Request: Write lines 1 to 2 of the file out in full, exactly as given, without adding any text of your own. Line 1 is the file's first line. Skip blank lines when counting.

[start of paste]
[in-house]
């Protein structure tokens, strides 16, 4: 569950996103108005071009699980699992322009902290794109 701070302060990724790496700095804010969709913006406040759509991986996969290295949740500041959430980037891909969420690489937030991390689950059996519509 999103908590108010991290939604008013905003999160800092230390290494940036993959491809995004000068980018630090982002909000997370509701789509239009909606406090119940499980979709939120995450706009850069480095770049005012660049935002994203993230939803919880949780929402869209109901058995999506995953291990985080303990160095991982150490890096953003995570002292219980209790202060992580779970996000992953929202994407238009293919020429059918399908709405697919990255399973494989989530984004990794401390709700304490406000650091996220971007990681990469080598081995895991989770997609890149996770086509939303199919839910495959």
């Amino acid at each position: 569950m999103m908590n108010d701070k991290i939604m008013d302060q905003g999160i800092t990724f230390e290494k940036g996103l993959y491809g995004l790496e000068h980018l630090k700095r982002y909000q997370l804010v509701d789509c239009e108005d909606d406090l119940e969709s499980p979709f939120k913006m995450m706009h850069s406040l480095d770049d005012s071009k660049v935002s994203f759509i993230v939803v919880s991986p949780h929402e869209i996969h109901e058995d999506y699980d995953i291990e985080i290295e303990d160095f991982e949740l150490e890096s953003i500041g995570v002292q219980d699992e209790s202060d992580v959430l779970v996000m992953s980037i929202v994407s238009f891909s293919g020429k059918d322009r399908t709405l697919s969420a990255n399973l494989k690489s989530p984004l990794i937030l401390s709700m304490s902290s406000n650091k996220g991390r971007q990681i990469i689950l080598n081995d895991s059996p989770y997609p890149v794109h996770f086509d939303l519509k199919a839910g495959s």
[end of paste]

[in-house]
């Protein structure tokens, strides 16, 4: 569950996103108005071009699980699992322009902290794109 701070302060990724790496700095804010969709913006406040759509991986996969290295949740500041959430980037891909969420690489937030991390689950059996519509 999103908590108010991290939604008013905003999160800092230390290494940036993959491809995004000068980018630090982002909000997370509701789509239009909606406090119940499980979709939120995450706009850069480095770049005012660049935002994203993230939803919880949780929402869209109901058995999506995953291990985080303990160095991982150490890096953003995570002292219980209790202060992580779970996000992953929202994407238009293919020429059918399908709405697919990255399973494989989530984004990794401390709700304490406000650091996220971007990681990469080598081995895991989770997609890149996770086509939303199919839910495959």